Wednesday, July 28, 2010

whole wheat walnut bread (for Fresh from the Oven)

I've learned so much since joining the bread baking group Fresh from the Oven. The monthly challenges have boosted my skills--and confidence with bread. It's my pleasure to host July's Fresh from the Oven challenge.

I picked a whole wheat walnut bread from one of my cookbooks, The Neighborhood Bakeshop by Jill Van Cleave. It has a nice depth of flavour from the toasted walnuts and a little honey. Whole wheat breads are now my main choice for baking, and using stone-ground whole wheat flour makes this bread even healthier.
Whole Wheat Walnut Bread
adapted from The Neighborhood Bakeshop by Jill Van Cleave
makes 2 loaves

1 t active dry yeast, divided
2 c (500 ml) lukewarm water (95 - 110F, 35 - 45C), divided
3 c (380 g) plain bread flour, divided
1 T honey
1 T olive or walnut oil
1 1/2 c (180 g) stone-ground whole wheat flour
1/4 c (40 g) semolina flour, oat flour, or more whole wheat flour
1 t sea salt
1 1/2 c (175 g) coarsely chopped walnuts, toasted

First prepare the sponge starter. Dissolve 1/2 t yeast in 1 c (250 ml) lukewarm water in a medium bowl. Let proof until bubbly, about 5 minutes.
Add 1 1/2 c (190 g) bread flour and stir until a thick batter forms. Cover the bowl and leave at room temperature to rise and bubble for 6 to 8 hours. The starter is ready to use now or can be put in the fridge overnight. (Bring it back to room temperature before using.)

Dissolve the remaining 1/2 t yeast with the 1 c (250 ml) lukewarm water in a large bowl. Let proof for about 5 minutes.
Add the sponge starter and mix well. Stir in the honey, oil, whole wheat flour, semolina flour or oat flour (if using), and salt.
Add 1 1/4 c (160 g) of the remaining bread flour gradually to form a stiff dough.
Add the walnuts.
Turn out onto a floured surface and knead for ten minutes, adding as much of the reserved flour as needed to keep it from being too sticky. Knead until the dough is smooth and elastic.
Grease the bowl and return the dough, turning it to coat it in oil. Cover the bowl and allow the dough to rise until it is doubled in size, about 2 hours.

Divide the dough into two pieces and form into loaves. Place on a baking pan and leave them to rise again, about 30 minutes.
Bake at 400 F/205 C for 30 to 40 minutes, until the loaves sound hollow when tapped on the bottom.
Cool on a wire rack.

The sponge starter (shown above after an eight hour rest) adds a depth of flavour, and I have always baked the loaves this way. I imagine that the recipe could be made without this step, though, by letting it sit for as long as you have time for, and then proceeding with the recipe. I wonder if any of my fellow challengers tried it a quicker way?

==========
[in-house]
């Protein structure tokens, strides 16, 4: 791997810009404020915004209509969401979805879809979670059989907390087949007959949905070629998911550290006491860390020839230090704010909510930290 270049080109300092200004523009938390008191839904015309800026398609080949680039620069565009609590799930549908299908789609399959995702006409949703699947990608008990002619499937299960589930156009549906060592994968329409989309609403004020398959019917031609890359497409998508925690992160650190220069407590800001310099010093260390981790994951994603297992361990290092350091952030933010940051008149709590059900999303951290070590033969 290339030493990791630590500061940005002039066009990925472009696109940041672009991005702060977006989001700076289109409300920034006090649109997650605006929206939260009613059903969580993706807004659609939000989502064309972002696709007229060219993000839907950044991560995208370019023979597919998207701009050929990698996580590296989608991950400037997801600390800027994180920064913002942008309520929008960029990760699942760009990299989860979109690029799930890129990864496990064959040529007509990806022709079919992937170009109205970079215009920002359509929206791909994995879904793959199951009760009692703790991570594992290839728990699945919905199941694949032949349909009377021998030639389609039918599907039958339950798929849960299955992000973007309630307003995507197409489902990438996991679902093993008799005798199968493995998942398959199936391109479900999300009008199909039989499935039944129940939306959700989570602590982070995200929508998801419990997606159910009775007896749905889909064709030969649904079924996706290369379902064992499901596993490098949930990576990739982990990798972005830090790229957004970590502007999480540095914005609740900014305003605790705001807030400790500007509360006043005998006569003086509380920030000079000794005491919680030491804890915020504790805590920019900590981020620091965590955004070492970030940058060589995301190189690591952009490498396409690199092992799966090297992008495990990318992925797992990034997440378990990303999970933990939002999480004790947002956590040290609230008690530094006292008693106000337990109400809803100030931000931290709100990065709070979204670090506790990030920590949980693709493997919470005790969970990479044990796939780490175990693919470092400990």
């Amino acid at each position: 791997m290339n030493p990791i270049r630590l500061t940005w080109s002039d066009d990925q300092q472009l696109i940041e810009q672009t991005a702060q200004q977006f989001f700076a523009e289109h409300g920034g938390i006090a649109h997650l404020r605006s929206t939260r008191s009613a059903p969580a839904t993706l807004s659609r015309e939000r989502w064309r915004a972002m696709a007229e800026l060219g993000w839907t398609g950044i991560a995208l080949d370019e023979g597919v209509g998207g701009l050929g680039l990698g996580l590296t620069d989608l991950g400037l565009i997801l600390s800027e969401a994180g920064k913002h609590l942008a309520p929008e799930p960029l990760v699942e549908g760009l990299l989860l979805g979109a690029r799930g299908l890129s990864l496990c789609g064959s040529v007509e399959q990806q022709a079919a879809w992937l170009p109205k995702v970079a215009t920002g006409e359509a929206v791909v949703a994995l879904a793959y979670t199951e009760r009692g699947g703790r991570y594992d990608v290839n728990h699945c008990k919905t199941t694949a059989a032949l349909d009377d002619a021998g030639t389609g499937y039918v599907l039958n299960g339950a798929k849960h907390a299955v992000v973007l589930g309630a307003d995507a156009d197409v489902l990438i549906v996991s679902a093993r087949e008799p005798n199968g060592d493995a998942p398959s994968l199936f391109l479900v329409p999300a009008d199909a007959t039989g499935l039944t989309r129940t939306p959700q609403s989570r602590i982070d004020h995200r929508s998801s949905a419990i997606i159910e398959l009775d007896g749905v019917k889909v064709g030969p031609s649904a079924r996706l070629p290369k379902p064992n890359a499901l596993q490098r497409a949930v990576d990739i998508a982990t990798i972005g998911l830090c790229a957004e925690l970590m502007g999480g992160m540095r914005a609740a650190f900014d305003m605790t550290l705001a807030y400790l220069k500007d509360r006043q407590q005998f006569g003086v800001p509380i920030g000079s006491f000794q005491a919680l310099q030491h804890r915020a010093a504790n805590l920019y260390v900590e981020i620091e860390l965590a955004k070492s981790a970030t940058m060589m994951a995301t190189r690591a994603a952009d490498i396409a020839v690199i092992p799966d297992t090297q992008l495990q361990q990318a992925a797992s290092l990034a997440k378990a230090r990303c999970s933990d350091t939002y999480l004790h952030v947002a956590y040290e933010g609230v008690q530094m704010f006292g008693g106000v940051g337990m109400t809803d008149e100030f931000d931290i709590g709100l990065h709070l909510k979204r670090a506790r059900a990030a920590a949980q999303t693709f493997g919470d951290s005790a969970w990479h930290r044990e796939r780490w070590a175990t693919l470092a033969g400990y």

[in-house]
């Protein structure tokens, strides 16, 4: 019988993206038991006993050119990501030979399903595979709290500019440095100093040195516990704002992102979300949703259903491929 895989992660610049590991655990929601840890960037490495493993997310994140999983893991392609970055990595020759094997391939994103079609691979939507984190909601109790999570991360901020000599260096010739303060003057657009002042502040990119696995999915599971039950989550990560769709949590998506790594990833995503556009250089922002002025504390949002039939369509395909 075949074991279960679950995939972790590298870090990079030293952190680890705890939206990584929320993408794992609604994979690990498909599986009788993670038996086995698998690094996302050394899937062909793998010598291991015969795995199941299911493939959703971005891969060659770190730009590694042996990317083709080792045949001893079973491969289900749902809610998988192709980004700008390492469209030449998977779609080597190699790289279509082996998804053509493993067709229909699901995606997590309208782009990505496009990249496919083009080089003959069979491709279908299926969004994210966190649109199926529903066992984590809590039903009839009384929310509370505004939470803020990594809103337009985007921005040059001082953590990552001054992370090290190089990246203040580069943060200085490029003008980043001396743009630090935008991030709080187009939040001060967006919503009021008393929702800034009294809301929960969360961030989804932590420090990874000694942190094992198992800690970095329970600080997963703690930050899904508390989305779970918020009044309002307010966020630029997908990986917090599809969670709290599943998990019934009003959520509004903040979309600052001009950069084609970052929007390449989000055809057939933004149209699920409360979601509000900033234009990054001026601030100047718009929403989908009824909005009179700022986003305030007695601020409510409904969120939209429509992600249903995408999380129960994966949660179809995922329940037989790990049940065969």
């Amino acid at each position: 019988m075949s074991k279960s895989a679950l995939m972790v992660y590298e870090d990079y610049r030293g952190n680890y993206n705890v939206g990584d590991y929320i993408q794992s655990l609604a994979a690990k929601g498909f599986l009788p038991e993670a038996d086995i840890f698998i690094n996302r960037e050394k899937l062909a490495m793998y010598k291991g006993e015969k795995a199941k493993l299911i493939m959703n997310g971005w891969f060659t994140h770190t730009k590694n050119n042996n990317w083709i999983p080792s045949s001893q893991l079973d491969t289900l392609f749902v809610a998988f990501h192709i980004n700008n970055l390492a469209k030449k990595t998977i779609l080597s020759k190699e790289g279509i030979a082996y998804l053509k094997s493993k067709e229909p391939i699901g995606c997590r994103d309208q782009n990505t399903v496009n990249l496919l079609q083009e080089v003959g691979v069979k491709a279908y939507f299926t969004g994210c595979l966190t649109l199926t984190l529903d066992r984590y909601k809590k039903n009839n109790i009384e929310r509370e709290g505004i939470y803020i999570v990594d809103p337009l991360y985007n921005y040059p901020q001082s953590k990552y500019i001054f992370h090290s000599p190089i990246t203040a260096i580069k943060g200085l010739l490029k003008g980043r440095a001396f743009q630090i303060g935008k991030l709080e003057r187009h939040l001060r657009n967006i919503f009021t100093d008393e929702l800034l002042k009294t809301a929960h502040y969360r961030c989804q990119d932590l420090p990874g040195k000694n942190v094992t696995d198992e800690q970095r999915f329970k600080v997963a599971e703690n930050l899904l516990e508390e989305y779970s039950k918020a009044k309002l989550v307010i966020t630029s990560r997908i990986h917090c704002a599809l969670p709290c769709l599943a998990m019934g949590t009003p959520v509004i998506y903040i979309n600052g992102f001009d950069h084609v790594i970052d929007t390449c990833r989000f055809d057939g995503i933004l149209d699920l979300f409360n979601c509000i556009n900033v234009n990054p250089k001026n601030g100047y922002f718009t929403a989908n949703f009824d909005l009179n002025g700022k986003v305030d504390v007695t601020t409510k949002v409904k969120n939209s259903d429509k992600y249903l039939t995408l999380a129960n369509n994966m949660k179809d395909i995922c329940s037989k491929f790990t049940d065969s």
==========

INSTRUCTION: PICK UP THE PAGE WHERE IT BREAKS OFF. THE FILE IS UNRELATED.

The semolina or oat flour is added to give the bread a chewier texture, but using more whole wheat flour is fine, too.

Be sure to visit Fresh from the Oven to see all the other delicious whole wheat walnut bread baked this month!


Silvia(former Chococo) said...

This was a great challenge, Sarah. We liked the bread very much. We've put some raisins in it too and it was super good!

Aparna Balasubramanian said...

I like all that's gone into your bread. Looks and sounds delightful.
Nothing quite like being in a group to improve baking skills, like I've discovered.:)

The Mrs. said...

Thanks for picking such a great recipe Sarah! I enjoyed making this bread very much. :o)

Choclette said...

This sounds really delicious and love the idea of using walnut oil. I bake sourdough, and this sounds like a similar technique - sort of!

Sally - My Custard Pie said...

I really liked this recipe and took the lovely result on a picnic yesterday and today to eat with runny Brie, blue cheese and cherries. It was fab dipped into tomato soup too. I'll make it again. Thank you.

Sarah said...

Silvia, your raisin bread looked delicious. That sounds like a perfect addition, which would make really nice breakfast toast.

Aparna, you're right, joining a good group makes a big difference. And makes me try new things.

The Mrs., I'm glad it worked well for you and you enjoyed it. Thanks!

Choclette, yes, this is like "junior sourdough": much easier. Maybe the real thing should be my next challenge!

Sally, your picnic loaves looked very tasty indeed and I'm glad you took part.

I can't wait to see what next month's challenge will be!

Helen (Fuss Free Flavours) said...

Thanks for hosting Sarah, it was a fantastic first challenge.

It is quite sourdoughy, baby sourdough flavour. Delicious.

clairetweet said...

Looks good. Your starter looks good n bubbly!

Sarah said...

Heleh, soon I want to try real sourdough bread. Have you done so before?

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